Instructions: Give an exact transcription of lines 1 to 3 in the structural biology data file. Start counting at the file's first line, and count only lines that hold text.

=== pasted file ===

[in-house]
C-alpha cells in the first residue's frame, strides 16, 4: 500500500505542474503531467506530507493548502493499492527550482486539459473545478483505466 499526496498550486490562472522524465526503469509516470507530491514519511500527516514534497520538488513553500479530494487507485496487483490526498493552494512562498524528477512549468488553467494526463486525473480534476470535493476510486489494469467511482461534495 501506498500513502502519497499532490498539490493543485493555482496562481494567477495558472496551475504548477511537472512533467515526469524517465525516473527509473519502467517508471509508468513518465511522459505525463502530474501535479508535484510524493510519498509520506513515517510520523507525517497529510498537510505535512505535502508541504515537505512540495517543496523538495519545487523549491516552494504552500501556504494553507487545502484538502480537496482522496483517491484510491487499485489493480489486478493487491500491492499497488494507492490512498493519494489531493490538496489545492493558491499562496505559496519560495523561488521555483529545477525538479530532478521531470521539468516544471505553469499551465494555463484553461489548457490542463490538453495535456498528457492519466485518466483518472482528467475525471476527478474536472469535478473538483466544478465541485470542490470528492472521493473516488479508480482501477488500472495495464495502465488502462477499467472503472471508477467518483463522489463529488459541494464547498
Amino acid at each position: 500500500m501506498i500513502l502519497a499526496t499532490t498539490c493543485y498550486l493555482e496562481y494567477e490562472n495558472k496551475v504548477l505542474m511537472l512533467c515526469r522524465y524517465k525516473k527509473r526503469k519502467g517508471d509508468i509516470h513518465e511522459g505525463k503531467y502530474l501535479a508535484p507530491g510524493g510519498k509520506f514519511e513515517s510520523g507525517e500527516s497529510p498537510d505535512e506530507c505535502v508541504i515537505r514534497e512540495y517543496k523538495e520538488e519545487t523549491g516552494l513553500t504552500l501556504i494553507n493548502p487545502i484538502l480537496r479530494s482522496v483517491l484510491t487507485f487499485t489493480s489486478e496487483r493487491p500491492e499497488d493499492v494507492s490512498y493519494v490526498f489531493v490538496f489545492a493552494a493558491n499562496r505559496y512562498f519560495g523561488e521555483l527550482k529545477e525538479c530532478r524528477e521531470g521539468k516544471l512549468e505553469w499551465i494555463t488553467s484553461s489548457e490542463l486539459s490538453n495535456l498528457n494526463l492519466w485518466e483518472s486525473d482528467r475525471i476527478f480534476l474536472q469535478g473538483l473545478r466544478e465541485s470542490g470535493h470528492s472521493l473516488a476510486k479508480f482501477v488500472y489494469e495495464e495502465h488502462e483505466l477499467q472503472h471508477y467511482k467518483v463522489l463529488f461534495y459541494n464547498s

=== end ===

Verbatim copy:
[in-house]
C-alpha cells in the first residue's frame, strides 16, 4: 500500500505542474503531467506530507493548502493499492527550482486539459473545478483505466 499526496498550486490562472522524465526503469509516470507530491514519511500527516514534497520538488513553500479530494487507485496487483490526498493552494512562498524528477512549468488553467494526463486525473480534476470535493476510486489494469467511482461534495 501506498500513502502519497499532490498539490493543485493555482496562481494567477495558472496551475504548477511537472512533467515526469524517465525516473527509473519502467517508471509508468513518465511522459505525463502530474501535479508535484510524493510519498509520506513515517510520523507525517497529510498537510505535512505535502508541504515537505512540495517543496523538495519545487523549491516552494504552500501556504494553507487545502484538502480537496482522496483517491484510491487499485489493480489486478493487491500491492499497488494507492490512498493519494489531493490538496489545492493558491499562496505559496519560495523561488521555483529545477525538479530532478521531470521539468516544471505553469499551465494555463484553461489548457490542463490538453495535456498528457492519466485518466483518472482528467475525471476527478474536472469535478473538483466544478465541485470542490470528492472521493473516488479508480482501477488500472495495464495502465488502462477499467472503472471508477467518483463522489463529488459541494464547498
Amino acid at each position: 500500500m501506498i500513502l502519497a499526496t499532490t498539490c493543485y498550486l493555482e496562481y494567477e490562472n495558472k496551475v504548477l505542474m511537472l512533467c515526469r522524465y524517465k525516473k527509473r526503469k519502467g517508471d509508468i509516470h513518465e511522459g505525463k503531467y502530474l501535479a508535484p507530491g510524493g510519498k509520506f514519511e513515517s510520523g507525517e500527516s497529510p498537510d505535512e506530507c505535502v508541504i515537505r514534497e512540495y517543496k523538495e520538488e519545487t523549491g516552494l513553500t504552500l501556504i494553507n493548502p487545502i484538502l480537496r479530494s482522496v483517491l484510491t487507485f487499485t489493480s489486478e496487483r493487491p500491492e499497488d493499492v494507492s490512498y493519494v490526498f489531493v490538496f489545492a493552494a493558491n499562496r505559496y512562498f519560495g523561488e521555483l527550482k529545477e525538479c530532478r524528477e521531470g521539468k516544471l512549468e505553469w499551465i494555463t488553467s484553461s489548457e490542463l486539459s490538453n495535456l498528457n494526463l492519466w485518466e483518472s486525473d482528467r475525471i476527478f480534476l474536472q469535478g473538483l473545478r466544478e465541485s470542490g470535493h470528492s472521493l473516488a476510486k479508480f482501477v488500472y489494469e495495464e495502465h488502462e483505466l477499467q472503472h471508477y467511482k467518483v463522489l463529488f461534495y459541494n464547498s